The primary police negotiator during the Lindt Cafe siege had never before worked in a hostage situation and had no counter-terrorism experience other than role playing with colleagues, an Australian inquest has heard.

The senior sergeant, identified only as "Peter", has also told the inquest into the December 2014 siege at Martin Place in Sydney that he had never before been involved in an operation where the offender had refused to directly communicate with negotiators.

The officer, who has been with NSW Police for more than 29 years, had just four weeks of formal training as a negotiator, including an initial course at Goulburn in 2004, and two subsequent weeks in 2005 and 2006.

He undertook a counter-terrorism course in 2009, which included some training in relation to Islamic extremism.


But the inquest into the siege, during which hostages Tori Johnson and Katrina Dawson, as well as gunman Man Haron Monis were killed, heard today that Peter had never before worked in a hostage situation, or a counter-terrorism operation.

Asked by counsel assisting the coroner, Jason Downing, why he was picked to be the primary negotiator, he responded: "I think that at the time Reg just said 'go primary'."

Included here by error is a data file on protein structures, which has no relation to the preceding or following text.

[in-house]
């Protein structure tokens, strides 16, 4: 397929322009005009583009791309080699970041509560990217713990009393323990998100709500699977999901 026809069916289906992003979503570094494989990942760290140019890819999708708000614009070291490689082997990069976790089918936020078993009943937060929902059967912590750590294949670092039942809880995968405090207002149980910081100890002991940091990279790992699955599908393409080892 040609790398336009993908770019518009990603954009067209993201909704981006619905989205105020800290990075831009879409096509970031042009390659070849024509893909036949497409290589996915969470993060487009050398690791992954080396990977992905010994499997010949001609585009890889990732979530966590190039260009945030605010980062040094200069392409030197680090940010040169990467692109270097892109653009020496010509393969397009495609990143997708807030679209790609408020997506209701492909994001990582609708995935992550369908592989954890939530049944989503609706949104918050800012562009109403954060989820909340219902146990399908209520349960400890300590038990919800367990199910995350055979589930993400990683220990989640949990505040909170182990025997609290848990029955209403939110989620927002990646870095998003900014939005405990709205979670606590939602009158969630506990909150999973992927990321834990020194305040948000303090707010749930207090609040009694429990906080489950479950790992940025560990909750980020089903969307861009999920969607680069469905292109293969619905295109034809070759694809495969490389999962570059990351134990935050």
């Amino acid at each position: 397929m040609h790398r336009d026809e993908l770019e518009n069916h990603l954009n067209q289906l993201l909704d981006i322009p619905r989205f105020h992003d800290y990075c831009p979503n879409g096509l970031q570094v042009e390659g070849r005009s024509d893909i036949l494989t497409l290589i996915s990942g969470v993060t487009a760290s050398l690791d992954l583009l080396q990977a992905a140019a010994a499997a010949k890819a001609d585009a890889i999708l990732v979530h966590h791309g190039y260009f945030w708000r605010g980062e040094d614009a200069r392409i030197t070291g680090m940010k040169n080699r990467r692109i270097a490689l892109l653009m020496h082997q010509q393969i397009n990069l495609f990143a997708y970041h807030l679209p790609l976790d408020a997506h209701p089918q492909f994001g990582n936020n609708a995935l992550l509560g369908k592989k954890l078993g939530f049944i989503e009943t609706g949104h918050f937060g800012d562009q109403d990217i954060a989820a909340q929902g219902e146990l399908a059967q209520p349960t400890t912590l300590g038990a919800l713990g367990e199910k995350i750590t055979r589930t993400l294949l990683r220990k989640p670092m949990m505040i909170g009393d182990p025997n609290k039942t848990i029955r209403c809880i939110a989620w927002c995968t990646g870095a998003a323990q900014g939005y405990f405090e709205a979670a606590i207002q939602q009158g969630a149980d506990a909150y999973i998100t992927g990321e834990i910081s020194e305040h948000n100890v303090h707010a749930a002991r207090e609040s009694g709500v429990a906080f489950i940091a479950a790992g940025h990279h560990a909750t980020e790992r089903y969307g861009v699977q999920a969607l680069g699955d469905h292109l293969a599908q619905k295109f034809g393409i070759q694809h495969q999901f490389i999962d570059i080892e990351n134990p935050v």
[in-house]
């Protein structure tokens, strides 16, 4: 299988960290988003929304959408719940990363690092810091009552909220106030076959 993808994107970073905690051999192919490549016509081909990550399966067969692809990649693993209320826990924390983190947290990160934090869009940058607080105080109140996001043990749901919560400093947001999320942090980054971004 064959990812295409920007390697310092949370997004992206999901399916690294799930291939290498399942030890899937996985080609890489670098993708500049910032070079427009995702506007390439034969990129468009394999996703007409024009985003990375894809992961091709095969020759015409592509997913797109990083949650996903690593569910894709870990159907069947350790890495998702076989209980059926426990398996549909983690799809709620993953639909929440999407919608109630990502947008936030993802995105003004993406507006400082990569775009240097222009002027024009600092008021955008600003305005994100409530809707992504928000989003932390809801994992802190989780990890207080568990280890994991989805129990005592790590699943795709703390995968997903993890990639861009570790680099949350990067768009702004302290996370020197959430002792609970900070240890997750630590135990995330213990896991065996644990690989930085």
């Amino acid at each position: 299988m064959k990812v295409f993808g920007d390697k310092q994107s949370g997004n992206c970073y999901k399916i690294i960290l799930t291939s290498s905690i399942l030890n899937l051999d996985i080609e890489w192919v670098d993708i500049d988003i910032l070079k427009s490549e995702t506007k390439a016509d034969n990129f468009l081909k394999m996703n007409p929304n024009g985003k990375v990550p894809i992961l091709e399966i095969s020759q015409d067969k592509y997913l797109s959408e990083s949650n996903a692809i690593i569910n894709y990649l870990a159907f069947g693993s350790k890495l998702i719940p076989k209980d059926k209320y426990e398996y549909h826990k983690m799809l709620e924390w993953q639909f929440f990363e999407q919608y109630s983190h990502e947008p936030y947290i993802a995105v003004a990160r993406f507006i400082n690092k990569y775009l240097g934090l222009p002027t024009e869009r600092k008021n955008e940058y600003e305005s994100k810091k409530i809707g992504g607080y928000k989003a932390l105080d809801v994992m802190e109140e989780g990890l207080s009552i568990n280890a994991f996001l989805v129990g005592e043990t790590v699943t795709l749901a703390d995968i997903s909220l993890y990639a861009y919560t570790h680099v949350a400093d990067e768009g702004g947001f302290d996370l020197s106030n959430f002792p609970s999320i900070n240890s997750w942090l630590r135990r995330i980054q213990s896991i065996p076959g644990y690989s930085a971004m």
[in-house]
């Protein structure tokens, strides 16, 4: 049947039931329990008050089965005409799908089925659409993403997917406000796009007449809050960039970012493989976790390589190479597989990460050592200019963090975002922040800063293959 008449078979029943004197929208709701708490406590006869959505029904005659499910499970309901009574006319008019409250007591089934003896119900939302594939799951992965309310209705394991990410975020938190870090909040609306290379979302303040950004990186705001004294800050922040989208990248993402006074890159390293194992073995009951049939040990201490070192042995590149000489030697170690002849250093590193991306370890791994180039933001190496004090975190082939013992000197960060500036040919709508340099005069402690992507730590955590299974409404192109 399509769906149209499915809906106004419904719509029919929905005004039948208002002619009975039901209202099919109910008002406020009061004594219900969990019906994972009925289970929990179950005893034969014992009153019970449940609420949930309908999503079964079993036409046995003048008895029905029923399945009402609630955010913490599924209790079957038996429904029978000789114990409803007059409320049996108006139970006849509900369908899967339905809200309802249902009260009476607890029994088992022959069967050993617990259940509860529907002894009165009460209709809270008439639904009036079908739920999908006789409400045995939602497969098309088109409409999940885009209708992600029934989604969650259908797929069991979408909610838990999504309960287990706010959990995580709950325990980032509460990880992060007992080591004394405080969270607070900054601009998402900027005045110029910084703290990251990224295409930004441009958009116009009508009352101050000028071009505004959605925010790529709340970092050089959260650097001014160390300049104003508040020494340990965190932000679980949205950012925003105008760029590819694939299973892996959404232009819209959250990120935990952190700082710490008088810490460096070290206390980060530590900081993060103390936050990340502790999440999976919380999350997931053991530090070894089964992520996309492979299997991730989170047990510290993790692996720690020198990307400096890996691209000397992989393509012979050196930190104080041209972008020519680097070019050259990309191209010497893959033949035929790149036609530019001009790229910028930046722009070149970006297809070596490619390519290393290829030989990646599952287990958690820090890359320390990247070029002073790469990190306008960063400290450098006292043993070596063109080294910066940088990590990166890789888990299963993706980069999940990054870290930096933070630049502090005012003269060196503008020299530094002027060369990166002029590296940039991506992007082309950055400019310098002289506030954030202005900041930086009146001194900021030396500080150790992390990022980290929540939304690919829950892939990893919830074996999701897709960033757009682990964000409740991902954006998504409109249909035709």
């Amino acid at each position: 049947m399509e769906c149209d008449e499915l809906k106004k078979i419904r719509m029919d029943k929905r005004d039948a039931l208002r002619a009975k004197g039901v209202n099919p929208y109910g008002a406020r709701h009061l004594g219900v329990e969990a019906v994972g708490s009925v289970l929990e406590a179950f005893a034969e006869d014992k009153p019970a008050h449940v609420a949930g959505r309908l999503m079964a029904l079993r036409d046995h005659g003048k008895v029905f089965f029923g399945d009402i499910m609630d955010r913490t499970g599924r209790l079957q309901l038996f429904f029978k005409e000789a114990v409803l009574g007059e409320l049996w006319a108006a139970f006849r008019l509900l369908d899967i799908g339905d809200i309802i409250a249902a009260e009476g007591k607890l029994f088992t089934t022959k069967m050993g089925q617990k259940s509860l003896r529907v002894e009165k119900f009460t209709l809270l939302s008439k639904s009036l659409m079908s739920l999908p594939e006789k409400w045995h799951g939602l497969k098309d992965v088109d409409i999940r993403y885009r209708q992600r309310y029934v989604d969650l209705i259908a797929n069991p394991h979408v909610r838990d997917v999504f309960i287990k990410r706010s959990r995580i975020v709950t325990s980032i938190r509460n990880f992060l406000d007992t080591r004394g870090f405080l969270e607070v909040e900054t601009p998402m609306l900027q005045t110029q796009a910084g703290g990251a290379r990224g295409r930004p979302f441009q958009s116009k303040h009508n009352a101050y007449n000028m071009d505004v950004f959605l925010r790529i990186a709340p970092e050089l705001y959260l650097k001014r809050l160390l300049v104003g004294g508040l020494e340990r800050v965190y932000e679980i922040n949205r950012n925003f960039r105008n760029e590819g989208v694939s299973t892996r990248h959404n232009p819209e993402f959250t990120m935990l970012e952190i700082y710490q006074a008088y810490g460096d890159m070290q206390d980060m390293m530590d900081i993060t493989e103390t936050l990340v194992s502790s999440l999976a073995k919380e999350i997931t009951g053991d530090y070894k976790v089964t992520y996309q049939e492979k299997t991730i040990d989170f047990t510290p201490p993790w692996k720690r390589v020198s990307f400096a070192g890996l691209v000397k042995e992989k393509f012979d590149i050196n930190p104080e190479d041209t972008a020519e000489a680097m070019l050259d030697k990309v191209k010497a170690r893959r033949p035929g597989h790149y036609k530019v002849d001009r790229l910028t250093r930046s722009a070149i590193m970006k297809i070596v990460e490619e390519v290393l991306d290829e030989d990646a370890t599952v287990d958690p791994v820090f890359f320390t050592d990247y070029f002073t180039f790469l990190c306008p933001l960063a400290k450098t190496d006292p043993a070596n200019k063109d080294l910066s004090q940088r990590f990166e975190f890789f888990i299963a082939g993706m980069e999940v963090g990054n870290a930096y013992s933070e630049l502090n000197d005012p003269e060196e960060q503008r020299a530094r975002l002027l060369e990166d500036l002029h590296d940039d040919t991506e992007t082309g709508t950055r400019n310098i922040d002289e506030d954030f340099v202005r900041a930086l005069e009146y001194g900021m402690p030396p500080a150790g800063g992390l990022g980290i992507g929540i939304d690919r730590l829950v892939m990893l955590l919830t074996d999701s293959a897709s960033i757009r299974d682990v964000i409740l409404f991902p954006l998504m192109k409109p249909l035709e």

The officer identified as "Reg" was the team leader and negotiation co-ordinator during the siege, and was effectively second in the chain of command on the negotiation team.

The primary negotiator was the third person in the chain. "I don't think I've had any formal courses since 2009," he told the inquest, adding however, that he had been involved in more than 100 negotiations since 2004, "whether it's Father's Day, Christmas, full moons".

Asked by Downing whether he had been involved in any hostage events, he replied: "Personally, no I haven't".

"I've been in role playing ... having hostages ... but I haven't done any real situations where there were hostages".

He was also asked about the use of a dictaphone for recording conversations with hostages, telling the inquest that he never before used one. But he decided to take on the responsibility on the day of the siege, as the negotiation team initially worked from a 4WD and then from a cramped gaming manager's office at a nearby leagues club.

The recordings of phone calls to and from hostages up until 1.16pm on the day of the siege, which included those made from the 4WD, have not been recovered. Peter said he could not remember what the dictaphone looked like or what type it was. "I'll let you know, I'm not real good with technology," he said.

The inquest continues.